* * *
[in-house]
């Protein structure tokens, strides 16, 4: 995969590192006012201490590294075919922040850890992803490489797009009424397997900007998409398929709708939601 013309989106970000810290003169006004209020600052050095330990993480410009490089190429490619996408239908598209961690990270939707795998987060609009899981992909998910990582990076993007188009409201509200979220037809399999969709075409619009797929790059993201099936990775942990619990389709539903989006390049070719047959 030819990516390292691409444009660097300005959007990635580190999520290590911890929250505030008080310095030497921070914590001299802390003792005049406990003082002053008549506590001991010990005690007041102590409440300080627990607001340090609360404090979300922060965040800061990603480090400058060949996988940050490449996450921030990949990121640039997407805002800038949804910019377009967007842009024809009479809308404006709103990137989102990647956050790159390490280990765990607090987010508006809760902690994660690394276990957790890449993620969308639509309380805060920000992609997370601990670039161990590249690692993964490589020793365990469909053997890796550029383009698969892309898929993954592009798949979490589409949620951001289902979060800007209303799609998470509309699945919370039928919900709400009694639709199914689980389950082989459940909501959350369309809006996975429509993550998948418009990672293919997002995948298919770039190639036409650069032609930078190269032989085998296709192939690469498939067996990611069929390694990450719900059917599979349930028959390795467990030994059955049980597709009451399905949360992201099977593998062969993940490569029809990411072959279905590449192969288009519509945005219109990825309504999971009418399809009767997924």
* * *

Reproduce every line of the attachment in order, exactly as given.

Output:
[in-house]
């Protein structure tokens, strides 16, 4: 995969590192006012201490590294075919922040850890992803490489797009009424397997900007998409398929709708939601 013309989106970000810290003169006004209020600052050095330990993480410009490089190429490619996408239908598209961690990270939707795998987060609009899981992909998910990582990076993007188009409201509200979220037809399999969709075409619009797929790059993201099936990775942990619990389709539903989006390049070719047959 030819990516390292691409444009660097300005959007990635580190999520290590911890929250505030008080310095030497921070914590001299802390003792005049406990003082002053008549506590001991010990005690007041102590409440300080627990607001340090609360404090979300922060965040800061990603480090400058060949996988940050490449996450921030990949990121640039997407805002800038949804910019377009967007842009024809009479809308404006709103990137989102990647956050790159390490280990765990607090987010508006809760902690994660690394276990957790890449993620969308639509309380805060920000992609997370601990670039161990590249690692993964490589020793365990469909053997890796550029383009698969892309898929993954592009798949979490589409949620951001289902979060800007209303799609998470509309699945919370039928919900709400009694639709199914689980389950082989459940909501959350369309809006996975429509993550998948418009990672293919997002995948298919770039190639036409650069032609930078190269032989085998296709192939690469498939067996990611069929390694990450719900059917599979349930028959390795467990030994059955049980597709009451399905949360992201099977593998062969993940490569029809990411072959279905590449192969288009519509945005219109990825309504999971009418399809009767997924």